3. Getting Stuck in the Past
It’s important to learn from our past so that we don’t make the same mistakes in the present or future. However, there is a big difference between learning from the past and getting stuck in it. Those of us with a chronically negative mindset will often find ourselves wallowing on past personal setbacks and negative circumstances. Doing so prevents us from moving forward or growing as individuals. We can’t change what’s already happened, but we can control our present and decide our future. To do so, we have to remind ourselves that it is us who is incharge, not our history. Quoting the Wall Street Journal, professor Preston Ni reminds us that “Abraham Lincoln lost eight elections, failed twice in business and suffered a nervous breakdown before he became the president of the United States.” This in mind, focus not on the choices you’ve made in the past, but the choices you can make now. Moving on is an important first step to moving forward.
4. Comparing Ourselves with Others
Many of us are guilty of falling in with this negative mindset, but it can be highly toxic. As easy as it may be, we shouldn’t compare ourselves with others, especially if we’re depicting ourselves unfavorably in the comparison. While it may be tempting to look at others who appear to be more accomplished or successful than ourselves, we have to remember that success is relative. We each have our own successes and achievements that we can and should be proud of, even if they’re not identical to those of others. Negative social comparisons can lead to increased rates of anxiety, depression, stress, and making self-defeating choices. So rather than expending energy in acknowledging what we don’t have, to become happier and more satisfied with our lives we should appreciate what we do have and focus our energy in pursuing goals we have not yet achieved in a healthy and positive manner free from the negative clutches of envy.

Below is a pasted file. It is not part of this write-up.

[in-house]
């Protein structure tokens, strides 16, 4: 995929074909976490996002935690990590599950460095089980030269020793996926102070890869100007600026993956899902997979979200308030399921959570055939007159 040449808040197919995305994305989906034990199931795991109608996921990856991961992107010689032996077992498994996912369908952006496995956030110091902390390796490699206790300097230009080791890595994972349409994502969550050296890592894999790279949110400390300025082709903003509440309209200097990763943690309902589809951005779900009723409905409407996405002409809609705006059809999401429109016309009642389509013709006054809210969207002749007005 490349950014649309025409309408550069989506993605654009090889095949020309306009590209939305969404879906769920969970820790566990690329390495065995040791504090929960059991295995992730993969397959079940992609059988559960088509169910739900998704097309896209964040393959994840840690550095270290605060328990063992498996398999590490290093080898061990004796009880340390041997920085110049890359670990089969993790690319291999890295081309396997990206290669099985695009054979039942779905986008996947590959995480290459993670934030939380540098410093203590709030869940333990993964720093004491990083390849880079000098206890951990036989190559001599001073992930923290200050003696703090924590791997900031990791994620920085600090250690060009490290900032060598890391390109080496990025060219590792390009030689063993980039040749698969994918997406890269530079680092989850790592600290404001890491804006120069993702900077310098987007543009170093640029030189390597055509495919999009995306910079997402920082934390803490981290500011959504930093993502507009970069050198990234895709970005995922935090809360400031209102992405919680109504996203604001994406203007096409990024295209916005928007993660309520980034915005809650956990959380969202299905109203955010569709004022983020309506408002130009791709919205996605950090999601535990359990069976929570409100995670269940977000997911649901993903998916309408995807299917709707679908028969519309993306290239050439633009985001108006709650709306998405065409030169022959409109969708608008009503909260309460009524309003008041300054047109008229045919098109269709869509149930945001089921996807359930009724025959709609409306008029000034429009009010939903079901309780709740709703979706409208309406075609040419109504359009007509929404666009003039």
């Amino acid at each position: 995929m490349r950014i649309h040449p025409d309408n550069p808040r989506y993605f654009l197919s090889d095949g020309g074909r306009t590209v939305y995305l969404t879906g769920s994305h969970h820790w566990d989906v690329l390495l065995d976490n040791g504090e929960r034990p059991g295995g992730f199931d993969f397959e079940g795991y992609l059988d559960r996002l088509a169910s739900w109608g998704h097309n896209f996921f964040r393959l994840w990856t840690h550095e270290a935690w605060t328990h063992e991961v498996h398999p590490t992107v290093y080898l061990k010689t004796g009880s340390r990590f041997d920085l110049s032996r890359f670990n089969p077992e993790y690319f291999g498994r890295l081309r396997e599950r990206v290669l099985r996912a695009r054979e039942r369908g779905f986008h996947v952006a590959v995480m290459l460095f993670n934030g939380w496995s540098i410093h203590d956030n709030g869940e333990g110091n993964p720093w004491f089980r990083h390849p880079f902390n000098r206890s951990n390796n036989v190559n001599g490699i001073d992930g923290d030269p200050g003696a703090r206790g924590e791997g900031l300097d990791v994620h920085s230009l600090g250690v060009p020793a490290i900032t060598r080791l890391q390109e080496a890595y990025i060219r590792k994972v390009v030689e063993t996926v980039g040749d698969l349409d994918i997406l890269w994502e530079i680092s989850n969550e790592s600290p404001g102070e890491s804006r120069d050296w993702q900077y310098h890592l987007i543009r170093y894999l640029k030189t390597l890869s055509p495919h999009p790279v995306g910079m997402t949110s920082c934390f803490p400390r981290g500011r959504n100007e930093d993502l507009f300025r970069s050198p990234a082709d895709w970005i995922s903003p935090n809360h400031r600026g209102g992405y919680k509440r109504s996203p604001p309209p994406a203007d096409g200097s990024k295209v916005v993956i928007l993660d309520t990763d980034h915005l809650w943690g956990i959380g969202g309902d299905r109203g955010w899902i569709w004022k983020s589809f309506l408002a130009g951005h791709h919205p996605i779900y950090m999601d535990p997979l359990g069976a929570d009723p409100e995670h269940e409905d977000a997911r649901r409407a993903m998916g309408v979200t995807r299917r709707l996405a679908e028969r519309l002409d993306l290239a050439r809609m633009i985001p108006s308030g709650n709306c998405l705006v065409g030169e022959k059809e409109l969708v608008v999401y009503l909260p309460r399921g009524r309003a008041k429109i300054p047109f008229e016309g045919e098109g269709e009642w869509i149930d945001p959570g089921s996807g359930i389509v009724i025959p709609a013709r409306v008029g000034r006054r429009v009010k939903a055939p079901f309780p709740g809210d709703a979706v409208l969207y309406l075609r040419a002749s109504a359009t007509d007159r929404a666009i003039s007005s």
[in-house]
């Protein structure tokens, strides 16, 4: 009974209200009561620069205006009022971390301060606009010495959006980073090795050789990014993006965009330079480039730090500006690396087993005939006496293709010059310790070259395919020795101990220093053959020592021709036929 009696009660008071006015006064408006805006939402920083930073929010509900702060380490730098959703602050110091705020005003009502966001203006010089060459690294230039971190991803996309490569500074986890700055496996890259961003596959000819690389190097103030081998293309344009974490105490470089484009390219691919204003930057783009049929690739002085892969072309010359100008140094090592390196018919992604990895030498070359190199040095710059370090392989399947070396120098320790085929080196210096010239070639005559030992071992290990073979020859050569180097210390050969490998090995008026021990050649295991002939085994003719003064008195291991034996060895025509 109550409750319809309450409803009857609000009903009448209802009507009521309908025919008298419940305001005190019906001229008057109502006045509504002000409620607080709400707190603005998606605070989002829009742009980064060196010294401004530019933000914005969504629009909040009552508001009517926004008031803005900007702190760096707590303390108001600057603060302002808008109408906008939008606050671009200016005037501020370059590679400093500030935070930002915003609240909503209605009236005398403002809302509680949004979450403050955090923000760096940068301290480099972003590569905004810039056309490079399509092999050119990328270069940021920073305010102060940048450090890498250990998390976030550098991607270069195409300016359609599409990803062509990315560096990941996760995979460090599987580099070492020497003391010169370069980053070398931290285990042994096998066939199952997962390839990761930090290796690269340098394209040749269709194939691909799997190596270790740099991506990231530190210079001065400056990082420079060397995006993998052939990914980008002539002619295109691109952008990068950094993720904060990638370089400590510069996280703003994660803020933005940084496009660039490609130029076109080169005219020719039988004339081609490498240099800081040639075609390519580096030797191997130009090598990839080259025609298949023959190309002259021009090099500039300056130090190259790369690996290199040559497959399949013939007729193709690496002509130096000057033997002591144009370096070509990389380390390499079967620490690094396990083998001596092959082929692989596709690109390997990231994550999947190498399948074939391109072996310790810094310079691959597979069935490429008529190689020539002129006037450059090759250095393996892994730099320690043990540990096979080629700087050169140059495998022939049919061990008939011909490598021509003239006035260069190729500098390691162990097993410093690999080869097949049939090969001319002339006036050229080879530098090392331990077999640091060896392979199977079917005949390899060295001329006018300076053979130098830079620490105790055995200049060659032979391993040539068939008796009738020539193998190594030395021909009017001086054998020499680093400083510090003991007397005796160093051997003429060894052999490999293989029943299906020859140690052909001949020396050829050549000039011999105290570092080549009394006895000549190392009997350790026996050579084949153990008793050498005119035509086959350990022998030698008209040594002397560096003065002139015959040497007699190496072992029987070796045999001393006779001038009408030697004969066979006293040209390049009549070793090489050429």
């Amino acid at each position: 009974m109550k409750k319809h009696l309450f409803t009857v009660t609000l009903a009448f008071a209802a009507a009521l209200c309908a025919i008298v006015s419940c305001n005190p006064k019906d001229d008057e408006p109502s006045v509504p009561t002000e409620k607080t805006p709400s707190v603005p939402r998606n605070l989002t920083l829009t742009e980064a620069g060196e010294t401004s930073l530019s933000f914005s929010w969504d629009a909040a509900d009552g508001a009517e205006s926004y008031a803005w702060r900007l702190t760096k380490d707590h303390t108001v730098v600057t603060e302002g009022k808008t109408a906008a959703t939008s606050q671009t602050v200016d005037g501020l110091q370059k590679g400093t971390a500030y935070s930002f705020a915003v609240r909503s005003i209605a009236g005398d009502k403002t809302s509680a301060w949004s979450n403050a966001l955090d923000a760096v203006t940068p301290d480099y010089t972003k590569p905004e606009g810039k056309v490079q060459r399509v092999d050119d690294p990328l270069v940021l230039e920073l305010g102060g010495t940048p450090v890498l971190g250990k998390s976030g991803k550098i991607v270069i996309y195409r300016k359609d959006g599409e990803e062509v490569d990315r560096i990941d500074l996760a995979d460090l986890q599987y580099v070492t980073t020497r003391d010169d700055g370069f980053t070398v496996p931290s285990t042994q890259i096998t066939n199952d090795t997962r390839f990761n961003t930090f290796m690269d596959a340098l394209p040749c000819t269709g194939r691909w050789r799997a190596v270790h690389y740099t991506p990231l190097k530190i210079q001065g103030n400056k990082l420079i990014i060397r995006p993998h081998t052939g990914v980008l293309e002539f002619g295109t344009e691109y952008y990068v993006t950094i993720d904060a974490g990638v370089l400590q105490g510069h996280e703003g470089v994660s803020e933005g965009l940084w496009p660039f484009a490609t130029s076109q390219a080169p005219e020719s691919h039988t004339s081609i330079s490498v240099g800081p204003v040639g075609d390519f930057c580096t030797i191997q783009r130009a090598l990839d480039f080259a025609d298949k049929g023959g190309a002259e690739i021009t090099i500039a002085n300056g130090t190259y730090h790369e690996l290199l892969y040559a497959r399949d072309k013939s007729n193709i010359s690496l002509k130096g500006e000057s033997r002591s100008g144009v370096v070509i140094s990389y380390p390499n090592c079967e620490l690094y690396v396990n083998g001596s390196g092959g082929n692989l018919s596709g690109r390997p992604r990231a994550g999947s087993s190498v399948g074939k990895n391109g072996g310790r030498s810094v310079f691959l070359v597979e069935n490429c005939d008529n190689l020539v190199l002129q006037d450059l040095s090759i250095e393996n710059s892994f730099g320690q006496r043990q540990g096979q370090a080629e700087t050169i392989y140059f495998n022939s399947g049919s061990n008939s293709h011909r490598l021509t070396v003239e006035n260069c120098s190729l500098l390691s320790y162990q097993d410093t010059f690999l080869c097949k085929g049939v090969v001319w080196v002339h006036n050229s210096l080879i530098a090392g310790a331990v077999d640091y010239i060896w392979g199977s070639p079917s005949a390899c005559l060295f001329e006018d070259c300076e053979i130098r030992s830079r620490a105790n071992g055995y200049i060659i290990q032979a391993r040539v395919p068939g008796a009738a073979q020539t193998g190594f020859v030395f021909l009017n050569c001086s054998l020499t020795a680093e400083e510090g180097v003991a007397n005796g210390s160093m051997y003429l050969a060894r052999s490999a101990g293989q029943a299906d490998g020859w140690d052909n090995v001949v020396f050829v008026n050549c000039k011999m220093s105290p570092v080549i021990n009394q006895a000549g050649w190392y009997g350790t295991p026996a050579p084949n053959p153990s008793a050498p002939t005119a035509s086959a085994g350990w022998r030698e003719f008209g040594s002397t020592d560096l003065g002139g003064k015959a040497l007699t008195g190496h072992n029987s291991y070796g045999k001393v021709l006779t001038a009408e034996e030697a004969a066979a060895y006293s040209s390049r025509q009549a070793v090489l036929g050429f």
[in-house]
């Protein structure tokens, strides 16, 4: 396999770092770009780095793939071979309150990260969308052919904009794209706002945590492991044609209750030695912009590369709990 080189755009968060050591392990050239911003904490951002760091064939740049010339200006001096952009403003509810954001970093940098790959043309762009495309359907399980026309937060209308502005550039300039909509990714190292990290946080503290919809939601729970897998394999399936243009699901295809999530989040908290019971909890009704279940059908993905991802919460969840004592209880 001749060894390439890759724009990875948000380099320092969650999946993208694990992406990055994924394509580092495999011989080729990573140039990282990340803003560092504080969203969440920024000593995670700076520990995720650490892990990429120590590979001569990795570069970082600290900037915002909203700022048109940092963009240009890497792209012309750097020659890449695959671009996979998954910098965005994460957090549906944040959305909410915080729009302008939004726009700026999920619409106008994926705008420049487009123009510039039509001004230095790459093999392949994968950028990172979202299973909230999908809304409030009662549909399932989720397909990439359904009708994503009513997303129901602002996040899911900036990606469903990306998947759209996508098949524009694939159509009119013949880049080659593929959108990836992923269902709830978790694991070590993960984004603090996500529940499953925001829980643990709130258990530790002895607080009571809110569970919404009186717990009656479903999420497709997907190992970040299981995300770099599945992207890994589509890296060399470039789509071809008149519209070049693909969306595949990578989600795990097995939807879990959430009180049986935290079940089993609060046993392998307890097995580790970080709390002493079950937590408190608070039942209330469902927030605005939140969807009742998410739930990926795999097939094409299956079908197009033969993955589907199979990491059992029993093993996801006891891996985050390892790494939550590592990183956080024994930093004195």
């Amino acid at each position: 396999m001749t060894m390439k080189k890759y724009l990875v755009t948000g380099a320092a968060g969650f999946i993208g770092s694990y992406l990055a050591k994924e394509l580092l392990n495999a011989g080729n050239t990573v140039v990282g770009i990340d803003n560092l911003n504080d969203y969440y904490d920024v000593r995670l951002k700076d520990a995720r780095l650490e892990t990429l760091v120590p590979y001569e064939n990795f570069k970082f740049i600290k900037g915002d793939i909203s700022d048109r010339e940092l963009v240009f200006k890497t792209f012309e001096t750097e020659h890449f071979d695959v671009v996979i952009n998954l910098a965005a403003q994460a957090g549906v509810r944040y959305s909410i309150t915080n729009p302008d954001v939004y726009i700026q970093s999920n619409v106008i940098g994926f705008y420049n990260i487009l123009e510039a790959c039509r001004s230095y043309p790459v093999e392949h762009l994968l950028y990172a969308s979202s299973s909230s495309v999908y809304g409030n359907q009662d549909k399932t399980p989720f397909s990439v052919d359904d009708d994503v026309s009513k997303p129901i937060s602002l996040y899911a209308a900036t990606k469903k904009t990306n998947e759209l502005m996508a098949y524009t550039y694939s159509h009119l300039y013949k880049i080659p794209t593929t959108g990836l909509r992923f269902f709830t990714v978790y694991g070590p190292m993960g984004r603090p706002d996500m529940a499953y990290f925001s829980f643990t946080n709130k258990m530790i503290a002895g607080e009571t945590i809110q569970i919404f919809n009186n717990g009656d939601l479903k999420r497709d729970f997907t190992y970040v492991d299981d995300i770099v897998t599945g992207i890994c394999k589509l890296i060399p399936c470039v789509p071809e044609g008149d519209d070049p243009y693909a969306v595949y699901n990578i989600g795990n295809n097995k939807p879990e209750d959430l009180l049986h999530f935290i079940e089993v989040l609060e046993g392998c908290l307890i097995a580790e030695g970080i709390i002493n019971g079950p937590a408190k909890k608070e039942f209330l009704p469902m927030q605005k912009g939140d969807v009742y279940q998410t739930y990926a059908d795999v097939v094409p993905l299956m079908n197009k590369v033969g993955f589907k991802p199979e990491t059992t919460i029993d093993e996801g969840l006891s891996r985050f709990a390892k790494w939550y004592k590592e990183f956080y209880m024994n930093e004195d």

5. Fear of Failure and Making Mistakes
Whether we like to acknowledge this or not, making mistakes is a necessary part of the learning process. Moreover, it’s a necessary and fundamental part of being human. While constant, repetitive mistakes can be attributed to not learning from our choices and actions, most often, mistakes are a sign of adapting to unfamiliar challenges and situations. We all need to stumble and fall before we learn to walk or run. The important thing, however, is to remember to get up afterwards. Oftentimes, the fear of failure or making mistakes is due to a tremendous amount of pressure one places on oneself to succeed. While setting high standards can be a good motivational tool, expecting perfection from all situations and outcomes not only takes the joy out of life, but can also lead to high amounts of stress and anxiety when we realize that our expectations aren’t exactly realistic. To be happy is to learn how to brace one’s humanity, flaws and all. Rather than thinking of mistakes as failure, they should be seen as a necessary stepping stone on the way to greater success.